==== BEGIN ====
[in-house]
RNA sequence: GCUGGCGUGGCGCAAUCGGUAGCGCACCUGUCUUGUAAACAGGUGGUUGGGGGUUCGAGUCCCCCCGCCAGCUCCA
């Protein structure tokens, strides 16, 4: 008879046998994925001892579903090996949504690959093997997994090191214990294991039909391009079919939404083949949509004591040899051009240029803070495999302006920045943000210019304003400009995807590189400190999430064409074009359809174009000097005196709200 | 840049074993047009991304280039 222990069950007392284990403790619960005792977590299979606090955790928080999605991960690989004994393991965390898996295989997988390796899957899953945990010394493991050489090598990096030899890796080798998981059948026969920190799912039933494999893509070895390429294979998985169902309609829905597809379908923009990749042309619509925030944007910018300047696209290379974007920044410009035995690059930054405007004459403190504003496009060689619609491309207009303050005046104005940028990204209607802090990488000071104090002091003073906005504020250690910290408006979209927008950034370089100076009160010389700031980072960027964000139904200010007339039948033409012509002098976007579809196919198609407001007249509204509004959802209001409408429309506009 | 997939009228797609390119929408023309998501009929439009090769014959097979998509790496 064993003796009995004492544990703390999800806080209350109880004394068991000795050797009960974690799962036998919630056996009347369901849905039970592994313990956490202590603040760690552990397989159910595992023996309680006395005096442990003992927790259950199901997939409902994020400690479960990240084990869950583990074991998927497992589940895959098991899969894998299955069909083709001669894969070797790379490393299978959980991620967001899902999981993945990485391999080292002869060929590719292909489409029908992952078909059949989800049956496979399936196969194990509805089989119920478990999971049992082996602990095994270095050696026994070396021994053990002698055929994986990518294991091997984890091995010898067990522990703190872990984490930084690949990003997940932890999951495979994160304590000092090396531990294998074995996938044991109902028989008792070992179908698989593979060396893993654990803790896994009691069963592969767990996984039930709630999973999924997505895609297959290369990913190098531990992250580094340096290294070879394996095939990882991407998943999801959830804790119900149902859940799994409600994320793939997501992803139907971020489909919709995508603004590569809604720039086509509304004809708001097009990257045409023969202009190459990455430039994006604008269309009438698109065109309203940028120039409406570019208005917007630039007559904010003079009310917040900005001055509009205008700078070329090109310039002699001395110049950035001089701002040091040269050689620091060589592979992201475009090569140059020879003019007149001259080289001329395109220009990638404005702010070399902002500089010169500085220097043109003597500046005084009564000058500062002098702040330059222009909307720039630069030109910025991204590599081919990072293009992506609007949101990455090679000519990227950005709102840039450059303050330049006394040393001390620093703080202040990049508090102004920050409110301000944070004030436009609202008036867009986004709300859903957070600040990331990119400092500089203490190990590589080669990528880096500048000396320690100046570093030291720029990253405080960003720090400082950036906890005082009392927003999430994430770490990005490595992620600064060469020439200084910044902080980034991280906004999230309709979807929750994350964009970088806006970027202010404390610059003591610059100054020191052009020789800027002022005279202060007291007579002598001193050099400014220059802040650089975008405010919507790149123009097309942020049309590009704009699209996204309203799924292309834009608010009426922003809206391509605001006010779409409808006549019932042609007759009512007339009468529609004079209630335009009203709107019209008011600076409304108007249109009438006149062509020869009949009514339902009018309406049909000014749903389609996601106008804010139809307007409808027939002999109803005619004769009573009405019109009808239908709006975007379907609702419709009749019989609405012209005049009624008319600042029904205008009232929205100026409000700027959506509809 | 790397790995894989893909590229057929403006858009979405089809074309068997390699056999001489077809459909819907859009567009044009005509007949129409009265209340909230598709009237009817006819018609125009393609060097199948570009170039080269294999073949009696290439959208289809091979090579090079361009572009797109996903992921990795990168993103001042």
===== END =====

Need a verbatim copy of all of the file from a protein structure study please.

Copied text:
[in-house]
RNA sequence: GCUGGCGUGGCGCAAUCGGUAGCGCACCUGUCUUGUAAACAGGUGGUUGGGGGUUCGAGUCCCCCCGCCAGCUCCA
């Protein structure tokens, strides 16, 4: 008879046998994925001892579903090996949504690959093997997994090191214990294991039909391009079919939404083949949509004591040899051009240029803070495999302006920045943000210019304003400009995807590189400190999430064409074009359809174009000097005196709200 | 840049074993047009991304280039 222990069950007392284990403790619960005792977590299979606090955790928080999605991960690989004994393991965390898996295989997988390796899957899953945990010394493991050489090598990096030899890796080798998981059948026969920190799912039933494999893509070895390429294979998985169902309609829905597809379908923009990749042309619509925030944007910018300047696209290379974007920044410009035995690059930054405007004459403190504003496009060689619609491309207009303050005046104005940028990204209607802090990488000071104090002091003073906005504020250690910290408006979209927008950034370089100076009160010389700031980072960027964000139904200010007339039948033409012509002098976007579809196919198609407001007249509204509004959802209001409408429309506009 | 997939009228797609390119929408023309998501009929439009090769014959097979998509790496 064993003796009995004492544990703390999800806080209350109880004394068991000795050797009960974690799962036998919630056996009347369901849905039970592994313990956490202590603040760690552990397989159910595992023996309680006395005096442990003992927790259950199901997939409902994020400690479960990240084990869950583990074991998927497992589940895959098991899969894998299955069909083709001669894969070797790379490393299978959980991620967001899902999981993945990485391999080292002869060929590719292909489409029908992952078909059949989800049956496979399936196969194990509805089989119920478990999971049992082996602990095994270095050696026994070396021994053990002698055929994986990518294991091997984890091995010898067990522990703190872990984490930084690949990003997940932890999951495979994160304590000092090396531990294998074995996938044991109902028989008792070992179908698989593979060396893993654990803790896994009691069963592969767990996984039930709630999973999924997505895609297959290369990913190098531990992250580094340096290294070879394996095939990882991407998943999801959830804790119900149902859940799994409600994320793939997501992803139907971020489909919709995508603004590569809604720039086509509304004809708001097009990257045409023969202009190459990455430039994006604008269309009438698109065109309203940028120039409406570019208005917007630039007559904010003079009310917040900005001055509009205008700078070329090109310039002699001395110049950035001089701002040091040269050689620091060589592979992201475009090569140059020879003019007149001259080289001329395109220009990638404005702010070399902002500089010169500085220097043109003597500046005084009564000058500062002098702040330059222009909307720039630069030109910025991204590599081919990072293009992506609007949101990455090679000519990227950005709102840039450059303050330049006394040393001390620093703080202040990049508090102004920050409110301000944070004030436009609202008036867009986004709300859903957070600040990331990119400092500089203490190990590589080669990528880096500048000396320690100046570093030291720029990253405080960003720090400082950036906890005082009392927003999430994430770490990005490595992620600064060469020439200084910044902080980034991280906004999230309709979807929750994350964009970088806006970027202010404390610059003591610059100054020191052009020789800027002022005279202060007291007579002598001193050099400014220059802040650089975008405010919507790149123009097309942020049309590009704009699209996204309203799924292309834009608010009426922003809206391509605001006010779409409808006549019932042609007759009512007339009468529609004079209630335009009203709107019209008011600076409304108007249109009438006149062509020869009949009514339902009018309406049909000014749903389609996601106008804010139809307007409808027939002999109803005619004769009573009405019109009808239908709006975007379907609702419709009749019989609405012209005049009624008319600042029904205008009232929205100026409000700027959506509809 | 790397790995894989893909590229057929403006858009979405089809074309068997390699056999001489077809459909819907859009567009044009005509007949129409009265209340909230598709009237009817006819018609125009393609060097199948570009170039080269294999073949009696290439959208289809091979090579090079361009572009797109996903992921990795990168993103001042």